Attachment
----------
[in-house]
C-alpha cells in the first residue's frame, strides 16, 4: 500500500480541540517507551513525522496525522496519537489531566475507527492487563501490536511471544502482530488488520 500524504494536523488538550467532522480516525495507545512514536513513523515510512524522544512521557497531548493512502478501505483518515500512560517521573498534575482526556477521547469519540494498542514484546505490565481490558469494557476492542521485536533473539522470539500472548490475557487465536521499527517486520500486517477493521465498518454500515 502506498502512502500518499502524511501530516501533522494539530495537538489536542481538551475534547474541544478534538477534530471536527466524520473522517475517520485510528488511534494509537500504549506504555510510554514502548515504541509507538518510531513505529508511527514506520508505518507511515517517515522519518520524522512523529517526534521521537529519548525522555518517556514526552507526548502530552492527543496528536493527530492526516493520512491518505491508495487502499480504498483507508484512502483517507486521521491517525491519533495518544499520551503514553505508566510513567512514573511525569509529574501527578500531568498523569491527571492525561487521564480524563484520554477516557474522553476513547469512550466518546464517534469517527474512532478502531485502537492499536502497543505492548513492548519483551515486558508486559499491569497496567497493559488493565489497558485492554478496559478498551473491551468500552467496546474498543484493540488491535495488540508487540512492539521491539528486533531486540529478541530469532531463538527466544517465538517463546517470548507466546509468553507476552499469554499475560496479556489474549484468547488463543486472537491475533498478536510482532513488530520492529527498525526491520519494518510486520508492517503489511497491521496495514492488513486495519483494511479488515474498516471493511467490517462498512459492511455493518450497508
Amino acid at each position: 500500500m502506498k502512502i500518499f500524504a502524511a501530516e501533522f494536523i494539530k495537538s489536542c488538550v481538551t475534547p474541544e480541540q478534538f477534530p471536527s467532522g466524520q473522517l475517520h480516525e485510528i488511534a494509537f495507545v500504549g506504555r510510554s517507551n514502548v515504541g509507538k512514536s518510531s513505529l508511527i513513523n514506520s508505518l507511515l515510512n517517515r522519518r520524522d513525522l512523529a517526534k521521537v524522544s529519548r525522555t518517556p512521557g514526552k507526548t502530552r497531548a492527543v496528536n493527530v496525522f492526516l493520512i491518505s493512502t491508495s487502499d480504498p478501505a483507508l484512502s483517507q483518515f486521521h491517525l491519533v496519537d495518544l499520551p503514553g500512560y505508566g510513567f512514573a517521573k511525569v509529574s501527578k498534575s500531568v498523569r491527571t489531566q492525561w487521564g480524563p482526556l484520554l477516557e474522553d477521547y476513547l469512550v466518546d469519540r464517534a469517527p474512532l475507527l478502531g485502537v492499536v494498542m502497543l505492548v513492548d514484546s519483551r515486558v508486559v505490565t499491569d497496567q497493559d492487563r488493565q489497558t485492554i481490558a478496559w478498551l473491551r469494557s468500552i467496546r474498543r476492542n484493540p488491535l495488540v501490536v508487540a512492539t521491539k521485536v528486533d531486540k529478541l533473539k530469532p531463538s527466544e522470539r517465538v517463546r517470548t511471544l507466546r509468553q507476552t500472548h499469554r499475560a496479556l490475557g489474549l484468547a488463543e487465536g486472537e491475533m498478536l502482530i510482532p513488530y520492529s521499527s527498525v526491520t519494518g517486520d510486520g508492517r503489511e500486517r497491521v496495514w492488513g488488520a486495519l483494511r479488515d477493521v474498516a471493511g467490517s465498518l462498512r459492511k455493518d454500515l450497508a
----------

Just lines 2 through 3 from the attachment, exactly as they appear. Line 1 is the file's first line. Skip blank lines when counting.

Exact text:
C-alpha cells in the first residue's frame, strides 16, 4: 500500500480541540517507551513525522496525522496519537489531566475507527492487563501490536511471544502482530488488520 500524504494536523488538550467532522480516525495507545512514536513513523515510512524522544512521557497531548493512502478501505483518515500512560517521573498534575482526556477521547469519540494498542514484546505490565481490558469494557476492542521485536533473539522470539500472548490475557487465536521499527517486520500486517477493521465498518454500515 502506498502512502500518499502524511501530516501533522494539530495537538489536542481538551475534547474541544478534538477534530471536527466524520473522517475517520485510528488511534494509537500504549506504555510510554514502548515504541509507538518510531513505529508511527514506520508505518507511515517517515522519518520524522512523529517526534521521537529519548525522555518517556514526552507526548502530552492527543496528536493527530492526516493520512491518505491508495487502499480504498483507508484512502483517507486521521491517525491519533495518544499520551503514553505508566510513567512514573511525569509529574501527578500531568498523569491527571492525561487521564480524563484520554477516557474522553476513547469512550466518546464517534469517527474512532478502531485502537492499536502497543505492548513492548519483551515486558508486559499491569497496567497493559488493565489497558485492554478496559478498551473491551468500552467496546474498543484493540488491535495488540508487540512492539521491539528486533531486540529478541530469532531463538527466544517465538517463546517470548507466546509468553507476552499469554499475560496479556489474549484468547488463543486472537491475533498478536510482532513488530520492529527498525526491520519494518510486520508492517503489511497491521496495514492488513486495519483494511479488515474498516471493511467490517462498512459492511455493518450497508
Amino acid at each position: 500500500m502506498k502512502i500518499f500524504a502524511a501530516e501533522f494536523i494539530k495537538s489536542c488538550v481538551t475534547p474541544e480541540q478534538f477534530p471536527s467532522g466524520q473522517l475517520h480516525e485510528i488511534a494509537f495507545v500504549g506504555r510510554s517507551n514502548v515504541g509507538k512514536s518510531s513505529l508511527i513513523n514506520s508505518l507511515l515510512n517517515r522519518r520524522d513525522l512523529a517526534k521521537v524522544s529519548r525522555t518517556p512521557g514526552k507526548t502530552r497531548a492527543v496528536n493527530v496525522f492526516l493520512i491518505s493512502t491508495s487502499d480504498p478501505a483507508l484512502s483517507q483518515f486521521h491517525l491519533v496519537d495518544l499520551p503514553g500512560y505508566g510513567f512514573a517521573k511525569v509529574s501527578k498534575s500531568v498523569r491527571t489531566q492525561w487521564g480524563p482526556l484520554l477516557e474522553d477521547y476513547l469512550v466518546d469519540r464517534a469517527p474512532l475507527l478502531g485502537v492499536v494498542m502497543l505492548v513492548d514484546s519483551r515486558v508486559v505490565t499491569d497496567q497493559d492487563r488493565q489497558t485492554i481490558a478496559w478498551l473491551r469494557s468500552i467496546r474498543r476492542n484493540p488491535l495488540v501490536v508487540a512492539t521491539k521485536v528486533d531486540k529478541l533473539k530469532p531463538s527466544e522470539r517465538v517463546r517470548t511471544l507466546r509468553q507476552t500472548h499469554r499475560a496479556l490475557g489474549l484468547a488463543e487465536g486472537e491475533m498478536l502482530i510482532p513488530y520492529s521499527s527498525v526491520t519494518g517486520d510486520g508492517r503489511e500486517r497491521v496495514w492488513g488488520a486495519l483494511r479488515d477493521v474498516a471493511g467490517s465498518l462498512r459492511k455493518d454500515l450497508a